Monday, June 22, 2015
Evening Drives, 2
A day or so ago, thinking about Father's Day--about my father--I posted here a piece about the "evening drives" my mom and dad, back in the late 1950s and early 1960s, liked to take up to Burton, Ohio, just about a dozen miles due north of our home in Hiram, Ohio, where Dad was teaching at Hiram College (1956-1966). As I wrote there, they liked to get a maple soft ice-cream cone up there at the little stand on the town square. They like to take their young sons along, Their young sons liked it ... mostly.
Then, Saturday afternoon, I spoke with my mom (95) on the phone, reminding her of those drives, and she very well remembered the ice cream. I told her I wished I could send her a cone but that it would be maple milk by the time it got to her. She replied, "Not the best way to eat it." True, Mom. Very true.
After supper on Saturday, Joyce and I decided to drive up to Burton ourselves, just to see--and, hey, if ice cream was in our future (maple ice cream!), well, you can't really help that, can you?
We drove over to Hiram first, then down Hiram's north hill on Ohio 700, past our old home (11917 Garfield Road), and on up to Burton, just the way we had always gone a half-century ago.
So much has not changed. Farms. Amish buggies. Orange day lilies lining each side of the road. Sure, there are some newer places, some buildings that are gone. But my 1959 self would have known where he was--without question.
As we pulled into Burton and saw the village green, I noticed immediately that the ice-cream stand was gone. Remaining was the old cabin that had been on the site since 1931 (I just learned on the Internet--link to information about it). And I could tell that Burton has decided to keep the green as rustic as possible--a decision that, of course, means "no ice-cream stands." But Joyce took a picture of me standing (near?) where it used to be.
We drove on into the little village, which looks much as I remember it: an American Small Town, unsullied by big-box stores and other suburban and urban clutter. We found an ice-cream shop (closed) but then noticed an appealing little coffee shop across from the green. Outside were some older men (my age?). I stopped and asked if any had lived there a long time. A couple had. "Do you remember the ice-cream stand on the green?" One guy did, said it was removed in the 1960s. (I would guess late 1960s?)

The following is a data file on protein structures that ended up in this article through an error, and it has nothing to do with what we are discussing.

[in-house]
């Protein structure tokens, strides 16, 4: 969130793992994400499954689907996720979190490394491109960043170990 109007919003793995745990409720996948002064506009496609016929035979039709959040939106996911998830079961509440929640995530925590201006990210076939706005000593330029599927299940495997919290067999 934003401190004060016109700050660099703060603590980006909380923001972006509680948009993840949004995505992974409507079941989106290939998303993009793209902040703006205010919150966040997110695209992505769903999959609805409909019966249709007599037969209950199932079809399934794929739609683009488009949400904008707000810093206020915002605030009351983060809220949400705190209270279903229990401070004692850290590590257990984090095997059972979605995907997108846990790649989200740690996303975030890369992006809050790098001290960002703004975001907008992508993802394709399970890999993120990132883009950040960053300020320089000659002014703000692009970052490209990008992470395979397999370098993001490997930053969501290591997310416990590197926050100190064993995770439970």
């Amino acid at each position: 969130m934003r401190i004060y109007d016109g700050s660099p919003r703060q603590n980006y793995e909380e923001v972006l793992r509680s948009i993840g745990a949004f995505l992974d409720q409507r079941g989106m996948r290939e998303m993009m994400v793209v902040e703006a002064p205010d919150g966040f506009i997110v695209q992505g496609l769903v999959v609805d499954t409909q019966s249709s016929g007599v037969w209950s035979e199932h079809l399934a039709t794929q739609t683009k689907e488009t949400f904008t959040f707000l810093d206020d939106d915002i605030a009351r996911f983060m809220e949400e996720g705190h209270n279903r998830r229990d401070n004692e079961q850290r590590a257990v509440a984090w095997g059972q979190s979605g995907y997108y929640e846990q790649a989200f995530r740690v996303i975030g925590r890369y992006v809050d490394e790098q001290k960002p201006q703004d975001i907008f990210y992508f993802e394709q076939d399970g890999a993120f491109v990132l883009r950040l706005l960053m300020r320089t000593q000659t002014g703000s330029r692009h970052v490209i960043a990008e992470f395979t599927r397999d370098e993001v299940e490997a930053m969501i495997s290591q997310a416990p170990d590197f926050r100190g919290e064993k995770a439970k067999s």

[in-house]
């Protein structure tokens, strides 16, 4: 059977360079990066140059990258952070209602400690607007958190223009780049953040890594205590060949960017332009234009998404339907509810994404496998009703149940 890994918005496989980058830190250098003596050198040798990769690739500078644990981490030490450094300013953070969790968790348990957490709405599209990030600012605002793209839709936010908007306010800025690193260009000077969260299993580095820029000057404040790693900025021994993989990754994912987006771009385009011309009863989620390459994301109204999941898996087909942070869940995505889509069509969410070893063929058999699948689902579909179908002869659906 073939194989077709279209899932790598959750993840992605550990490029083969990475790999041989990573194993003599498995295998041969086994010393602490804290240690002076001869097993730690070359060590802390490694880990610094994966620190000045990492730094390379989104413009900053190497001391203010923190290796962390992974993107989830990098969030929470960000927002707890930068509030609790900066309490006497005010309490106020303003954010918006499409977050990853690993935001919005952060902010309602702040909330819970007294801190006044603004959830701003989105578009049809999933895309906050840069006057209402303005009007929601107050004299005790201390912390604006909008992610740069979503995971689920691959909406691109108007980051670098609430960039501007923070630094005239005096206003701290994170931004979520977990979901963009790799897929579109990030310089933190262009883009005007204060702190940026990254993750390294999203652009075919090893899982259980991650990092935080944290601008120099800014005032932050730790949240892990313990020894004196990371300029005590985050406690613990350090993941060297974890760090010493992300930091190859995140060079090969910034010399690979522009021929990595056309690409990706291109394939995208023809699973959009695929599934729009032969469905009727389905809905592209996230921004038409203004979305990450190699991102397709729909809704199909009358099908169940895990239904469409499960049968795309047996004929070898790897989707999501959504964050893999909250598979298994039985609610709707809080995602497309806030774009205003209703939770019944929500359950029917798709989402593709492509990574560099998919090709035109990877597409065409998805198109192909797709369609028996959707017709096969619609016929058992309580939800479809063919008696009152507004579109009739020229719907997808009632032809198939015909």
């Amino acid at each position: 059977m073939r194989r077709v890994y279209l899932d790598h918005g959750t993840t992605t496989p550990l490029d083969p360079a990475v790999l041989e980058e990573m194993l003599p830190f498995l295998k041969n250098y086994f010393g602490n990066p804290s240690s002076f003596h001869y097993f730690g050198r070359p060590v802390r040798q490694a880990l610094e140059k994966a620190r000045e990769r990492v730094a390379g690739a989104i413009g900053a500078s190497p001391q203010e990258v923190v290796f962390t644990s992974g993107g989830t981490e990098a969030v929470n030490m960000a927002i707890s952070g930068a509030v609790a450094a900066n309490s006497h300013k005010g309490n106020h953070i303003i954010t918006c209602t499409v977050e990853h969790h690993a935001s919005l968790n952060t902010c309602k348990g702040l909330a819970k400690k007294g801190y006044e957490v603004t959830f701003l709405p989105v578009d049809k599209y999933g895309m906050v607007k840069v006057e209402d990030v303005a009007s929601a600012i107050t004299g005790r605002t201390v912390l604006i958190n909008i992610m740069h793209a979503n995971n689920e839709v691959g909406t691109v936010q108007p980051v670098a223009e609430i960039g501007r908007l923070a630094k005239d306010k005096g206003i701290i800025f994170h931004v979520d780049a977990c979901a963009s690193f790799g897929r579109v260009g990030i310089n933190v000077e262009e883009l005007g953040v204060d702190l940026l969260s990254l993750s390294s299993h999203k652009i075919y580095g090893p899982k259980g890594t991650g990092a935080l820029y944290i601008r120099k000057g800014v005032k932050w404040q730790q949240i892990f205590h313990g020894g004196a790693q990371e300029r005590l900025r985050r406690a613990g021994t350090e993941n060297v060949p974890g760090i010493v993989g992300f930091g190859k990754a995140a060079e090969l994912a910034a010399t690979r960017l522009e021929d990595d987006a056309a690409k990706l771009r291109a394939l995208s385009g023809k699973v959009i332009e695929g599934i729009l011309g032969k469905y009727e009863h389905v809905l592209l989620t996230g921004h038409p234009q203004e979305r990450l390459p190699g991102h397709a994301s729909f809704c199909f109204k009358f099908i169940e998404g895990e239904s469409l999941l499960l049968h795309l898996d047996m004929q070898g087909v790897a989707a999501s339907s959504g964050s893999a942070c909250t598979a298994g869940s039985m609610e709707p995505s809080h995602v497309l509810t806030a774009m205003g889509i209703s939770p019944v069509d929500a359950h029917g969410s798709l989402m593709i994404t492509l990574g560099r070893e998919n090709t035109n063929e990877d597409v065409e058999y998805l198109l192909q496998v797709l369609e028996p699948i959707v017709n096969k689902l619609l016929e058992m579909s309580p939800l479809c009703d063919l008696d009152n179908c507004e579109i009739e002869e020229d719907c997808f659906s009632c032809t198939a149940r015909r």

Link to YouTube performance by Dylan, The Band, and others.) Something about that song wrings tears from me.
Anyway, last night we asked the Old Guys Outside the Coffee Shop if they sold ice cream inside. And got the affirmative answer we craved. Inside, we saw that maple was not one of the flavors, so I settled for a decaf to sip on the way home.
Near the inside entrance, two other Old Guys had set up to sing and play--a guitar, a five-string banjo. As we were about to head out the door, they launched into ... "I Shall Be Released."
I stopped. Leaned on a post. Listened till they were finished. Told them I loved that song.
We headed out to the car, and on our drive home--all the way--I wept like a child who has just lost his parents.
* This morning (Sunday) Joyce and I, as usual, walked over to Open Door for a little breakfast, coffee (tea for Joyce), the New York Times, and talk.
As we were readying to leave ... on the music system ... guess what was playing?
** At our Father's Day picnic at our son's house down in Green, Ohio, I got a surprise. My cell rang. Caller ID said it was my mom. Mom never calls me--she hasn't been able to dial out for a few years. Usually, when I see her ID, I know that one of my brothers is in her assisted living place, making the call.
But not this time. She wished me a Happy Father's Day, talked to our son and wished him one as well. Talked with Joyce and our daughter-in-law, Melissa. And one of her great-grandsons, Carson (6). Carson told her he loved her. I almost lost it.
I told her we'd driven to Burton the night before. Her reply? "Ohhhhhhhh" in her soft wistful voice, the one that communicated a simple message: I want some maple ice cream. Hearing the ice-cream stand was gone, she sighed again.
Then we lost our connection; I called right back. One of the aides in the unit answered. She had placed the call for Mom, and I was so overwhelmed with gratitude for that thoughtful act that the tears started again.
A weepy couple of days for me ...